Students of Stanford Law School’s Mills Legal Clinic are delving into lawyerly life with an intensive introductory educational experience most commonly known as “bootcamp.” Based on the medical school model, SLS’ 11 clinics require students to devote themselves full-time to working as lawyers, which means representing real clients and tackling real legal challenges. And because clinic students must maintain the work schedule of a practicing lawyer, they do not enroll in any other classes during the quarter. This clinical model has become increasingly valuable for Stanford Law students—two-thirds of recent graduates have participated in at least one clinic.
With bootcamp, which takes place all day during the first several days of the new quarter, students participate in various activities designed to make the most of their clinic experience and prepare them for the everyday realities of practicing law.
Of course, preparing for bootcamp itself is a challenge because students do not always know what to expect. In fact, the very term “bootcamp” inspires different reactions in clinic students.
“Visions of military life popped into my head,” notes third-year student Paul Harold, who participated in the Religious Liberty Clinic. But it soon became clear that “the hard work was meant to instill in me an appreciation of the complexity of legal practice.”
. . . .
Each clinic director determines the schedule of activities for his or her clinic’s bootcamp, but there are some universal themes.
Clinic students quickly become immersed in their respective communities, so the bootcamps often involve an immediate introduction to those communities. Bootcamp for the students in the Community Law Clinic, for example, is conducted at the clinic’s office in East Palo Alto, where the clinic is based.
. . . .
Learning practical skills is also a critical feature of the clinic experience, so clinic faculty use bootcamp to begin teaching those skills by simulating the most important aspects of daily legal practice.
During bootcamp, students in the Immigrants’ Rights Clinic receive thorough instruction in how to effectively interview clients. They prepare an outline for a client interview and perform the interview on videotape with hired actors or with clinical faculty. Students then assess their performance with the help of faculty and fellow classmates and revise their outlines accordingly.
. . . .
“Bootcamp introduces students to the foundational concepts of our practice and provides students with a vocabulary for understanding our experience,” says third-year student Matt Owens, who participated in the Community Law Clinic’s bootcamp. “It’s also an important bonding period—it’s the period when a group of students becomes a firm.”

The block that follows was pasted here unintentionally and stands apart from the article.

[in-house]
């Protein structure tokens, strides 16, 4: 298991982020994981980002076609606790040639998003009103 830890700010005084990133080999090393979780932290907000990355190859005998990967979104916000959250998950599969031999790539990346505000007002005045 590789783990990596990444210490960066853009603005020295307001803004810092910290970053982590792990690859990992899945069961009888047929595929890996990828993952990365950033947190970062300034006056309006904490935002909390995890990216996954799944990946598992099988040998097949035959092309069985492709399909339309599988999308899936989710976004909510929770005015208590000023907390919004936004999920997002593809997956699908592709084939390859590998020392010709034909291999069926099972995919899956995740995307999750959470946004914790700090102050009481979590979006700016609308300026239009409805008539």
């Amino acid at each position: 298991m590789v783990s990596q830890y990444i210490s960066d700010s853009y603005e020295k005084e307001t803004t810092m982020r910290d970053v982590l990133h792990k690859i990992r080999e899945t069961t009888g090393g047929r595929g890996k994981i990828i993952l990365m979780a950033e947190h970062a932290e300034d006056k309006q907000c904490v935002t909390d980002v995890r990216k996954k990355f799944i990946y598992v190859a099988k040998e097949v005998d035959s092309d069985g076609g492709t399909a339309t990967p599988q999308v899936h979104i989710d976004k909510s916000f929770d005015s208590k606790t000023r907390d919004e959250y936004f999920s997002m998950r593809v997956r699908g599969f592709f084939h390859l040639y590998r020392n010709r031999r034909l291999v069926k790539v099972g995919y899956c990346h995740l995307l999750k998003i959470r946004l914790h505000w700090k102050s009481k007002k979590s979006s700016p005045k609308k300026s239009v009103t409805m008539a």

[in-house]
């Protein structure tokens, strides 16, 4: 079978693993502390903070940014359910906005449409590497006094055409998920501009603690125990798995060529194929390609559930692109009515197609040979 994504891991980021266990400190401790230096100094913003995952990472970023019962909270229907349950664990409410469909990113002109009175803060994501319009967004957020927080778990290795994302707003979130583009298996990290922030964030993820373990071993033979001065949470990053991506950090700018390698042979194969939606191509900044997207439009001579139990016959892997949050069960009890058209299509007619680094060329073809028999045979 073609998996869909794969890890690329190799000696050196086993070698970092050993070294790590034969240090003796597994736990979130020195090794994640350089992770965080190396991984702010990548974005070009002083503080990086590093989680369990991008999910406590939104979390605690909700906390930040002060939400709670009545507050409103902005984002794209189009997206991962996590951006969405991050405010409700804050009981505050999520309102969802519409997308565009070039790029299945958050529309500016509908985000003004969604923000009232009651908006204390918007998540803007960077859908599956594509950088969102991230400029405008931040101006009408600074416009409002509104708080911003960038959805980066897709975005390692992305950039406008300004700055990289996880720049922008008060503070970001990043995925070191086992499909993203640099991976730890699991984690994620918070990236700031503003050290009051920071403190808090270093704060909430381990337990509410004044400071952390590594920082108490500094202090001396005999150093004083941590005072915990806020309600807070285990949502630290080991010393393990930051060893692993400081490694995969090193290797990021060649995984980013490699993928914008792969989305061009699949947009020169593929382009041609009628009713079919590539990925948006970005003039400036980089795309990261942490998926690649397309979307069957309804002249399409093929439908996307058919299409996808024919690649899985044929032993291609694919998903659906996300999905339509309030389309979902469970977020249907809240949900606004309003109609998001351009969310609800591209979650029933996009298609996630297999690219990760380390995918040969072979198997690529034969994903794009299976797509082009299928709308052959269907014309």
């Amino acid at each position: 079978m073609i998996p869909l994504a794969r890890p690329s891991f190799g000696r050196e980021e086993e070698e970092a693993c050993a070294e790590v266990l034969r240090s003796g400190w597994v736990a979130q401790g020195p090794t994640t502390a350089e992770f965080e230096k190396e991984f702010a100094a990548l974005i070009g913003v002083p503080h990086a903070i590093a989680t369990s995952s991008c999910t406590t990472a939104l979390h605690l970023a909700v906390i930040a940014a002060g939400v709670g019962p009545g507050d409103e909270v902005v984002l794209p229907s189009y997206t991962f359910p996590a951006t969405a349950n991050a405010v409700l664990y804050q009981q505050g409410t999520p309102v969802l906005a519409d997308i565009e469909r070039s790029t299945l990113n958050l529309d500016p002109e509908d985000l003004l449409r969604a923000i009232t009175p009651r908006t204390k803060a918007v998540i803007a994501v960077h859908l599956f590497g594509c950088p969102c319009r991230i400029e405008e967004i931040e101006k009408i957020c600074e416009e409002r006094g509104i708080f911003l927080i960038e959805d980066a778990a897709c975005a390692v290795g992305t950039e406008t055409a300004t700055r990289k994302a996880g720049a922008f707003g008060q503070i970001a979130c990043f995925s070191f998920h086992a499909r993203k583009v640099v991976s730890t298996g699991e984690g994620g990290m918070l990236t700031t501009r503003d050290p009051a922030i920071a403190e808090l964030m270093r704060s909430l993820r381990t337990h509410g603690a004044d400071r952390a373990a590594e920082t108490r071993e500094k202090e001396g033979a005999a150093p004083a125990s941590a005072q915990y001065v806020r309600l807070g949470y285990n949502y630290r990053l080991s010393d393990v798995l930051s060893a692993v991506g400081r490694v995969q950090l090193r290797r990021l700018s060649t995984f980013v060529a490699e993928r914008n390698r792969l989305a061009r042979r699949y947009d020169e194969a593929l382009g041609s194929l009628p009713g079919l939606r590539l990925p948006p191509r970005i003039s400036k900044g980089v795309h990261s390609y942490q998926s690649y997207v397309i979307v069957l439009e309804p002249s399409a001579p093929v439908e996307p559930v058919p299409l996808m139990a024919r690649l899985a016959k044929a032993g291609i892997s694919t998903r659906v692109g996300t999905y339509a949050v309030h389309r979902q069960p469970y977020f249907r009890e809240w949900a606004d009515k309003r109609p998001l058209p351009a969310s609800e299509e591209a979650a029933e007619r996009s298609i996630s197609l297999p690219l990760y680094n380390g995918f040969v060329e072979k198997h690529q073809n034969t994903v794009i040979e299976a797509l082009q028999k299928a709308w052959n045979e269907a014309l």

“We spent a lot of time talking about what it means to be a lawyer,” Harold adds. “It really drove home for me that being an attorney is so much more than knowing the law.”
. . . .
Continue reading here.
THE LEGAL WRITING INSTITUTE WRITERS WORKSHOP
We are pleased to announce the eleventh Legal Writing Institute Writers Workshop to take place on June 26-June 29, 2014. The workshop will give up to twelve Legal Writing faculty the opportunity to spend time working on their academic writing projects and improving their scholarly skills.
The Workshop will take place at the ACE Conference Center in the suburbs of Philadelphia. It will take place immediately before the Legal Writing Institute biennial conference in Philadelphia. The Workshop concludes on Sunday morning, June 29, and the LWI conference begins that afternoon. Here is the website for the Ace Conference Center: www.aceconferencecenter.com
Who is Eligible to Attend?
All members of the Legal Writing Institute are eligible. You must have a scholarly writing project well underway and beyond the initial stages of performing the initial research and drafting a tentative outline. You must at least have some sort of partial draft. To be clear, we expect you to arrive with a substantial work product. In most cases, a scholarly writing project should result in a law review article.
We give priority to full time Legal Writing faculty for whom scholarly writing is a prerequisite for retention, promotion, or tenure. We give priority to applicants who have not attended past Workshops.
What Will We Do at the Workshop?
Participants make presentations on their projects to small groups of three and receive feedback. Each session runs about ninety minutes. They also take part in several guided discussion groups, each on a different topic. Participants will also have time to work on their drafts.
Will There Be Facilitators?
Yes, experienced scholarly writers. To be announced.